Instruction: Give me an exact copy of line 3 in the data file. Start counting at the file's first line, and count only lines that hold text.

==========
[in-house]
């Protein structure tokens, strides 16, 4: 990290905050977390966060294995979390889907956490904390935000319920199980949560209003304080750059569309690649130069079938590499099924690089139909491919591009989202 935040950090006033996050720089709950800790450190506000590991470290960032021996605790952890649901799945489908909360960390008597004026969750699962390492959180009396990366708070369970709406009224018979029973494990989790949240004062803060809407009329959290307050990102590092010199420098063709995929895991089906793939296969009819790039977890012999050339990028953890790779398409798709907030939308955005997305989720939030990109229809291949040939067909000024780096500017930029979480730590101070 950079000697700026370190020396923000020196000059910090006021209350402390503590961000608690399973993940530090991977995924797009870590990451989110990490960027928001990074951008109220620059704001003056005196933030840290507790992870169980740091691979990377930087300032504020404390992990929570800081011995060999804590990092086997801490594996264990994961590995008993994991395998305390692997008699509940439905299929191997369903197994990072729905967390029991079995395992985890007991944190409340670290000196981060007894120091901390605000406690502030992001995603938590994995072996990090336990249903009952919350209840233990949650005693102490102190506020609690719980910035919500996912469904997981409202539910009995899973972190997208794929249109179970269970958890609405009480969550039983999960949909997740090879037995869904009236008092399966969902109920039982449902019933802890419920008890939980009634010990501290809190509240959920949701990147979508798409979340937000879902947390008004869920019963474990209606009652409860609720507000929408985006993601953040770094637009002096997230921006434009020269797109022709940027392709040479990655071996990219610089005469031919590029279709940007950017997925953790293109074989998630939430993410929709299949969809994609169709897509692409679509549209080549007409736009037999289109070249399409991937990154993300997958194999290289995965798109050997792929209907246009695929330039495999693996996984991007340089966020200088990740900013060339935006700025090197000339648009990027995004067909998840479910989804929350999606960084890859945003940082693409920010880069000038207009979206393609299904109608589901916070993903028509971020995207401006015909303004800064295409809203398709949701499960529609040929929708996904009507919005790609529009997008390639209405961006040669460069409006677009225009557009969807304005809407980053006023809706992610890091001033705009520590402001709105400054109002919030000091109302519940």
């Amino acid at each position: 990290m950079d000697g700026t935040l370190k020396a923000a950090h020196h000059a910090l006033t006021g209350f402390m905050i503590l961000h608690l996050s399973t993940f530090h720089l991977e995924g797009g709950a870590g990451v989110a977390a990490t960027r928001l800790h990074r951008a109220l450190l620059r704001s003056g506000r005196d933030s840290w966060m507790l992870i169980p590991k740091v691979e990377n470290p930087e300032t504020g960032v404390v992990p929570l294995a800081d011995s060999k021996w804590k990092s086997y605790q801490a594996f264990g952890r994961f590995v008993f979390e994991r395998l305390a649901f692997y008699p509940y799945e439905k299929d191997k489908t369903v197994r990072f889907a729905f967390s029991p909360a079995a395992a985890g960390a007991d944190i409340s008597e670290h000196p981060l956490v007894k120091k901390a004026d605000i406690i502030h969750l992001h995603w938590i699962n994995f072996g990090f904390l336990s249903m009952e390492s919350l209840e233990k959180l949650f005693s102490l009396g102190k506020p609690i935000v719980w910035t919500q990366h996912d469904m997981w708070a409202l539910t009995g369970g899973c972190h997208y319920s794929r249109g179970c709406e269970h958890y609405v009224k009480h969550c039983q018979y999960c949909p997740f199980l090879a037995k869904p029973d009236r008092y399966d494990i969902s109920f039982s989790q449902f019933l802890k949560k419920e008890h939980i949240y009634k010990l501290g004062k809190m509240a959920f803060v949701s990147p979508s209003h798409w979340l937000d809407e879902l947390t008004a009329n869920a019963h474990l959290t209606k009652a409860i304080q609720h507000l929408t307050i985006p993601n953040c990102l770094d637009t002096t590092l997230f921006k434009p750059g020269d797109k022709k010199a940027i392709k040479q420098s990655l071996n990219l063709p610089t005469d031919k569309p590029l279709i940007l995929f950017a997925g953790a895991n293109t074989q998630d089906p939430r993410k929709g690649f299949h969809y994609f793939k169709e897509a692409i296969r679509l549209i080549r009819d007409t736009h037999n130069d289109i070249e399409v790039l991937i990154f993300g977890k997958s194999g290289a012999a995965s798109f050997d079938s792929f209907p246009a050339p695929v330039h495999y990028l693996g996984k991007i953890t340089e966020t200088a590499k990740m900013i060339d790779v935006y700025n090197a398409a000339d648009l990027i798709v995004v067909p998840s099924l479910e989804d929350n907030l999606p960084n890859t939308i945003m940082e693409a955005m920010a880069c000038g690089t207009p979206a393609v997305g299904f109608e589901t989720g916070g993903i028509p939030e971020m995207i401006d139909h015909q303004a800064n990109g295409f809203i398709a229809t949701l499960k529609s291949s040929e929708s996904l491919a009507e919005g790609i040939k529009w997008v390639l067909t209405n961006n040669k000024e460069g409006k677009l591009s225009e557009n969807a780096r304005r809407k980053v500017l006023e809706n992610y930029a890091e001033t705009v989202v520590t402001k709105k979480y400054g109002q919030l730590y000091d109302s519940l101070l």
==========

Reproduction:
């Amino acid at each position: 990290m950079d000697g700026t935040l370190k020396a923000a950090h020196h000059a910090l006033t006021g209350f402390m905050i503590l961000h608690l996050s399973t993940f530090h720089l991977e995924g797009g709950a870590g990451v989110a977390a990490t960027r928001l800790h990074r951008a109220l450190l620059r704001s003056g506000r005196d933030s840290w966060m507790l992870i169980p590991k740091v691979e990377n470290p930087e300032t504020g960032v404390v992990p929570l294995a800081d011995s060999k021996w804590k990092s086997y605790q801490a594996f264990g952890r994961f590995v008993f979390e994991r395998l305390a649901f692997y008699p509940y799945e439905k299929d191997k489908t369903v197994r990072f889907a729905f967390s029991p909360a079995a395992a985890g960390a007991d944190i409340s008597e670290h000196p981060l956490v007894k120091k901390a004026d605000i406690i502030h969750l992001h995603w938590i699962n994995f072996g990090f904390l336990s249903m009952e390492s919350l209840e233990k959180l949650f005693s102490l009396g102190k506020p609690i935000v719980w910035t919500q990366h996912d469904m997981w708070a409202l539910t009995g369970g899973c972190h997208y319920s794929r249109g179970c709406e269970h958890y609405v009224k009480h969550c039983q018979y999960c949909p997740f199980l090879a037995k869904p029973d009236r008092y399966d494990i969902s109920f039982s989790q449902f019933l802890k949560k419920e008890h939980i949240y009634k010990l501290g004062k809190m509240a959920f803060v949701s990147p979508s209003h798409w979340l937000d809407e879902l947390t008004a009329n869920a019963h474990l959290t209606k009652a409860i304080q609720h507000l929408t307050i985006p993601n953040c990102l770094d637009t002096t590092l997230f921006k434009p750059g020269d797109k022709k010199a940027i392709k040479q420098s990655l071996n990219l063709p610089t005469d031919k569309p590029l279709i940007l995929f950017a997925g953790a895991n293109t074989q998630d089906p939430r993410k929709g690649f299949h969809y994609f793939k169709e897509a692409i296969r679509l549209i080549r009819d007409t736009h037999n130069d289109i070249e399409v790039l991937i990154f993300g977890k997958s194999g290289a012999a995965s798109f050997d079938s792929f209907p246009a050339p695929v330039h495999y990028l693996g996984k991007i953890t340089e966020t200088a590499k990740m900013i060339d790779v935006y700025n090197a398409a000339d648009l990027i798709v995004v067909p998840s099924l479910e989804d929350n907030l999606p960084n890859t939308i945003m940082e693409a955005m920010a880069c000038g690089t207009p979206a393609v997305g299904f109608e589901t989720g916070g993903i028509p939030e971020m995207i401006d139909h015909q303004a800064n990109g295409f809203i398709a229809t949701l499960k529609s291949s040929e929708s996904l491919a009507e919005g790609i040939k529009w997008v390639l067909t209405n961006n040669k000024e460069g409006k677009l591009s225009e557009n969807a780096r304005r809407k980053v500017l006023e809706n992610y930029a890091e001033t705009v989202v520590t402001k709105k979480y400054g109002q919030l730590y000091d109302s519940l101070l």